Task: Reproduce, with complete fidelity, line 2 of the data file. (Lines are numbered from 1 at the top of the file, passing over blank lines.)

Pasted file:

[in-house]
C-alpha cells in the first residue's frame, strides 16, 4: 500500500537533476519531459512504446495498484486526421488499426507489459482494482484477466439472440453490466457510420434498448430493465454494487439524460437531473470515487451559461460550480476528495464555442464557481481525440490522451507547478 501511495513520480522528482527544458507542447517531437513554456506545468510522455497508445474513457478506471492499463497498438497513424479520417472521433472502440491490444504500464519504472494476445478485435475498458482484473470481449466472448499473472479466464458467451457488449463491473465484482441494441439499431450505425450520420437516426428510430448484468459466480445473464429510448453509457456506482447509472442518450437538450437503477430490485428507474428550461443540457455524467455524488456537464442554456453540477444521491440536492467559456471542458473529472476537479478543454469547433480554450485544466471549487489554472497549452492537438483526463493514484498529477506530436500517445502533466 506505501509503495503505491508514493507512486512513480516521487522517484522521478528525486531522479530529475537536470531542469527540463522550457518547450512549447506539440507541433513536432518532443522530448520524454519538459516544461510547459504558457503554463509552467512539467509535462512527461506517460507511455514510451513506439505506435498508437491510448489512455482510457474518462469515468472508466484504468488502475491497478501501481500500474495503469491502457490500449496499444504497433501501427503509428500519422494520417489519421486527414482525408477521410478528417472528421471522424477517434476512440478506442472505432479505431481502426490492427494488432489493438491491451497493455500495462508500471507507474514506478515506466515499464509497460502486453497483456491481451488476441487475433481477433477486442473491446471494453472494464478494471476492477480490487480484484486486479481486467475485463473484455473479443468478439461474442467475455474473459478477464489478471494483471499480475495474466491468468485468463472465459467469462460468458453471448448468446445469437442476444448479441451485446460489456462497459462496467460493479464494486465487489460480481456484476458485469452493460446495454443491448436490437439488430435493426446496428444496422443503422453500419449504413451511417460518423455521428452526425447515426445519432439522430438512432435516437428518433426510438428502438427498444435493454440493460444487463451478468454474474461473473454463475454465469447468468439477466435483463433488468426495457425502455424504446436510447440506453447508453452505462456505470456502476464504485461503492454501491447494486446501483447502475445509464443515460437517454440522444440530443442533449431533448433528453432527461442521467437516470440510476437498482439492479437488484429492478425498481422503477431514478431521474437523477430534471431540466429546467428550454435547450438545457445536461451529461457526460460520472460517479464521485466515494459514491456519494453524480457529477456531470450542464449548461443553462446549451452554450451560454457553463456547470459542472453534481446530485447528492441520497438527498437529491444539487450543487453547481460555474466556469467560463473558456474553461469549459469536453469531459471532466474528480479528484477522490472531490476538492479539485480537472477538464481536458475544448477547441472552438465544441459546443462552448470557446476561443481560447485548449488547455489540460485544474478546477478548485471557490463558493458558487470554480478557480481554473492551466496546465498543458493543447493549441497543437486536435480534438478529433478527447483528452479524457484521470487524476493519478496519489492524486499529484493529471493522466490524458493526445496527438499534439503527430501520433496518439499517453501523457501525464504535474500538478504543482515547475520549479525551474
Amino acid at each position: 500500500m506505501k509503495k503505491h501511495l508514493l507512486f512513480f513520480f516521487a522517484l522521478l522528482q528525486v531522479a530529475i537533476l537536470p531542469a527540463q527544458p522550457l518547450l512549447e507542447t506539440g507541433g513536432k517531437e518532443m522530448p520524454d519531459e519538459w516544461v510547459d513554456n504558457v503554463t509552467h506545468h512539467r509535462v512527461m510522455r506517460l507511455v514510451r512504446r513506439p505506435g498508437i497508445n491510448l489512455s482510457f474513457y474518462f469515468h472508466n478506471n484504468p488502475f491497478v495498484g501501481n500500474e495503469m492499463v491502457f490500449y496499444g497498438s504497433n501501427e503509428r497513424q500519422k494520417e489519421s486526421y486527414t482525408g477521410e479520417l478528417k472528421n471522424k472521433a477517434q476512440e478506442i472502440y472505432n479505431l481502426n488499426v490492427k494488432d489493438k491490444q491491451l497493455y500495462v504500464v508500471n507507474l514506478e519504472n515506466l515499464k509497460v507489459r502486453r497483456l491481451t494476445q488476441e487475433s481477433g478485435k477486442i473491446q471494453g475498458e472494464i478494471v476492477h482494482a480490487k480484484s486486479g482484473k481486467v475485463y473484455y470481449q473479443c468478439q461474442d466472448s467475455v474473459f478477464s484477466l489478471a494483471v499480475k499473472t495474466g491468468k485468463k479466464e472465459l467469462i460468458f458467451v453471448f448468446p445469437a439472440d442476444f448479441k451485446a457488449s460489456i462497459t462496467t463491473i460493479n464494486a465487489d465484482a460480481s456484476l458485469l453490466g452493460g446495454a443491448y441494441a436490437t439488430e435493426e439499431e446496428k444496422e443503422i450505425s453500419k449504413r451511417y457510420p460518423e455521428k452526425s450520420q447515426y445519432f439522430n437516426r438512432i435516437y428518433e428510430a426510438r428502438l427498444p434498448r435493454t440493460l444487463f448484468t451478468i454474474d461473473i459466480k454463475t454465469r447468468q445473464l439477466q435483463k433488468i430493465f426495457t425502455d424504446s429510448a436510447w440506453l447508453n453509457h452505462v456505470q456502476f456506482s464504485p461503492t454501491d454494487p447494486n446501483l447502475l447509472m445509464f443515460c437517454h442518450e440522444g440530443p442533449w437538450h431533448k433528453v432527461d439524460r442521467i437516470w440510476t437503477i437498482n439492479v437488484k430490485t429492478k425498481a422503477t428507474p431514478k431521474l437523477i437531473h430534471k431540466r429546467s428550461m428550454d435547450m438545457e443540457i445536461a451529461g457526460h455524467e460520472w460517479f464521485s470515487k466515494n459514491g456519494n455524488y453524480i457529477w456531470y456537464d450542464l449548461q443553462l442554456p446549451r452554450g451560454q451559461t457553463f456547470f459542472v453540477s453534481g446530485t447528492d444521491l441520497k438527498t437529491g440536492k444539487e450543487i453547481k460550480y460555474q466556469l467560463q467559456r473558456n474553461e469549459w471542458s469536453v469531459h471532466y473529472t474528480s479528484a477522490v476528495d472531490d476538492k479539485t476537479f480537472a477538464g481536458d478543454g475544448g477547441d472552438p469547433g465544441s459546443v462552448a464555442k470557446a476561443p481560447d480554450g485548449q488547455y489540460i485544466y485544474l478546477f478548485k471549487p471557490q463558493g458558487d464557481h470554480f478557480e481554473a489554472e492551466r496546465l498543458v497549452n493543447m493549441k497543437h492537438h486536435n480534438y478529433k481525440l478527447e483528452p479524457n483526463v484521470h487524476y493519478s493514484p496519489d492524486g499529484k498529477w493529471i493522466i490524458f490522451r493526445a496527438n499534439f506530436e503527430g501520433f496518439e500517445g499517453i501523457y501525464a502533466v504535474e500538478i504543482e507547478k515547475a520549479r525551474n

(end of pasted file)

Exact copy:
C-alpha cells in the first residue's frame, strides 16, 4: 500500500537533476519531459512504446495498484486526421488499426507489459482494482484477466439472440453490466457510420434498448430493465454494487439524460437531473470515487451559461460550480476528495464555442464557481481525440490522451507547478 501511495513520480522528482527544458507542447517531437513554456506545468510522455497508445474513457478506471492499463497498438497513424479520417472521433472502440491490444504500464519504472494476445478485435475498458482484473470481449466472448499473472479466464458467451457488449463491473465484482441494441439499431450505425450520420437516426428510430448484468459466480445473464429510448453509457456506482447509472442518450437538450437503477430490485428507474428550461443540457455524467455524488456537464442554456453540477444521491440536492467559456471542458473529472476537479478543454469547433480554450485544466471549487489554472497549452492537438483526463493514484498529477506530436500517445502533466 506505501509503495503505491508514493507512486512513480516521487522517484522521478528525486531522479530529475537536470531542469527540463522550457518547450512549447506539440507541433513536432518532443522530448520524454519538459516544461510547459504558457503554463509552467512539467509535462512527461506517460507511455514510451513506439505506435498508437491510448489512455482510457474518462469515468472508466484504468488502475491497478501501481500500474495503469491502457490500449496499444504497433501501427503509428500519422494520417489519421486527414482525408477521410478528417472528421471522424477517434476512440478506442472505432479505431481502426490492427494488432489493438491491451497493455500495462508500471507507474514506478515506466515499464509497460502486453497483456491481451488476441487475433481477433477486442473491446471494453472494464478494471476492477480490487480484484486486479481486467475485463473484455473479443468478439461474442467475455474473459478477464489478471494483471499480475495474466491468468485468463472465459467469462460468458453471448448468446445469437442476444448479441451485446460489456462497459462496467460493479464494486465487489460480481456484476458485469452493460446495454443491448436490437439488430435493426446496428444496422443503422453500419449504413451511417460518423455521428452526425447515426445519432439522430438512432435516437428518433426510438428502438427498444435493454440493460444487463451478468454474474461473473454463475454465469447468468439477466435483463433488468426495457425502455424504446436510447440506453447508453452505462456505470456502476464504485461503492454501491447494486446501483447502475445509464443515460437517454440522444440530443442533449431533448433528453432527461442521467437516470440510476437498482439492479437488484429492478425498481422503477431514478431521474437523477430534471431540466429546467428550454435547450438545457445536461451529461457526460460520472460517479464521485466515494459514491456519494453524480457529477456531470450542464449548461443553462446549451452554450451560454457553463456547470459542472453534481446530485447528492441520497438527498437529491444539487450543487453547481460555474466556469467560463473558456474553461469549459469536453469531459471532466474528480479528484477522490472531490476538492479539485480537472477538464481536458475544448477547441472552438465544441459546443462552448470557446476561443481560447485548449488547455489540460485544474478546477478548485471557490463558493458558487470554480478557480481554473492551466496546465498543458493543447493549441497543437486536435480534438478529433478527447483528452479524457484521470487524476493519478496519489492524486499529484493529471493522466490524458493526445496527438499534439503527430501520433496518439499517453501523457501525464504535474500538478504543482515547475520549479525551474